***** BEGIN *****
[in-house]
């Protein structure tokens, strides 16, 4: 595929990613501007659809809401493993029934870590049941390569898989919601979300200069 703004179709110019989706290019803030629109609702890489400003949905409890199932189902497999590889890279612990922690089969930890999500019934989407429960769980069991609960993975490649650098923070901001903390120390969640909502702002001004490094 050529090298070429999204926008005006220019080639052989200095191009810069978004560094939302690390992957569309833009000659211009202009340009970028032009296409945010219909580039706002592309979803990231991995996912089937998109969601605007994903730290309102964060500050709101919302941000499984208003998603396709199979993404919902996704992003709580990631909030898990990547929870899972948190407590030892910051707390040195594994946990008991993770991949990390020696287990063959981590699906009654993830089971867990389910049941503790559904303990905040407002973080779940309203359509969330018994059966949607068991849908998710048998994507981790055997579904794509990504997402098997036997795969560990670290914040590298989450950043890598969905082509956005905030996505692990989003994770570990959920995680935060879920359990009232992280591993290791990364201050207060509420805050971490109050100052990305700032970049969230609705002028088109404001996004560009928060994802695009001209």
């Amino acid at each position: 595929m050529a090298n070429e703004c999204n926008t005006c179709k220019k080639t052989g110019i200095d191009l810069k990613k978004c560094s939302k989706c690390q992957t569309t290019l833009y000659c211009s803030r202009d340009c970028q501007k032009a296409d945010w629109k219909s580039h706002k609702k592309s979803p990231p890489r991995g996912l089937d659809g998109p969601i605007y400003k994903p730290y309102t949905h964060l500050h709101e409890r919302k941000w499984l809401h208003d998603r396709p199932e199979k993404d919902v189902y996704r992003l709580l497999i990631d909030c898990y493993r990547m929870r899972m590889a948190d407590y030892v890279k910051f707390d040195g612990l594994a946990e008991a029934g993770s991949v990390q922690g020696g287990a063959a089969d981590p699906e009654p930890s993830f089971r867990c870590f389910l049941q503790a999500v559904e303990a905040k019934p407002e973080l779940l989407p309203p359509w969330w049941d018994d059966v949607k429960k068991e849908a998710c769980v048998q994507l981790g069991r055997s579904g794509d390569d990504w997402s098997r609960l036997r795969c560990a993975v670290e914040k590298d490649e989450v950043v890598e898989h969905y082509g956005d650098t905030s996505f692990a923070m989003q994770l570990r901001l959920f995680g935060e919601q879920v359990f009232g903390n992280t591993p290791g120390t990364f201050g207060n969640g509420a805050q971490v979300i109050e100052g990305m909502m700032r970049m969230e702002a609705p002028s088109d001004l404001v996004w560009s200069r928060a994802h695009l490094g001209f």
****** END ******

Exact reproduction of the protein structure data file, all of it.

[in-house]
């Protein structure tokens, strides 16, 4: 595929990613501007659809809401493993029934870590049941390569898989919601979300200069 703004179709110019989706290019803030629109609702890489400003949905409890199932189902497999590889890279612990922690089969930890999500019934989407429960769980069991609960993975490649650098923070901001903390120390969640909502702002001004490094 050529090298070429999204926008005006220019080639052989200095191009810069978004560094939302690390992957569309833009000659211009202009340009970028032009296409945010219909580039706002592309979803990231991995996912089937998109969601605007994903730290309102964060500050709101919302941000499984208003998603396709199979993404919902996704992003709580990631909030898990990547929870899972948190407590030892910051707390040195594994946990008991993770991949990390020696287990063959981590699906009654993830089971867990389910049941503790559904303990905040407002973080779940309203359509969330018994059966949607068991849908998710048998994507981790055997579904794509990504997402098997036997795969560990670290914040590298989450950043890598969905082509956005905030996505692990989003994770570990959920995680935060879920359990009232992280591993290791990364201050207060509420805050971490109050100052990305700032970049969230609705002028088109404001996004560009928060994802695009001209």
């Amino acid at each position: 595929m050529a090298n070429e703004c999204n926008t005006c179709k220019k080639t052989g110019i200095d191009l810069k990613k978004c560094s939302k989706c690390q992957t569309t290019l833009y000659c211009s803030r202009d340009c970028q501007k032009a296409d945010w629109k219909s580039h706002k609702k592309s979803p990231p890489r991995g996912l089937d659809g998109p969601i605007y400003k994903p730290y309102t949905h964060l500050h709101e409890r919302k941000w499984l809401h208003d998603r396709p199932e199979k993404d919902v189902y996704r992003l709580l497999i990631d909030c898990y493993r990547m929870r899972m590889a948190d407590y030892v890279k910051f707390d040195g612990l594994a946990e008991a029934g993770s991949v990390q922690g020696g287990a063959a089969d981590p699906e009654p930890s993830f089971r867990c870590f389910l049941q503790a999500v559904e303990a905040k019934p407002e973080l779940l989407p309203p359509w969330w049941d018994d059966v949607k429960k068991e849908a998710c769980v048998q994507l981790g069991r055997s579904g794509d390569d990504w997402s098997r609960l036997r795969c560990a993975v670290e914040k590298d490649e989450v950043v890598e898989h969905y082509g956005d650098t905030s996505f692990a923070m989003q994770l570990r901001l959920f995680g935060e919601q879920v359990f009232g903390n992280t591993p290791g120390t990364f201050g207060n969640g509420a805050q971490v979300i109050e100052g990305m909502m700032r970049m969230e702002a609705p002028s088109d001004l404001v996004w560009s200069r928060a994802h695009l490094g001209f």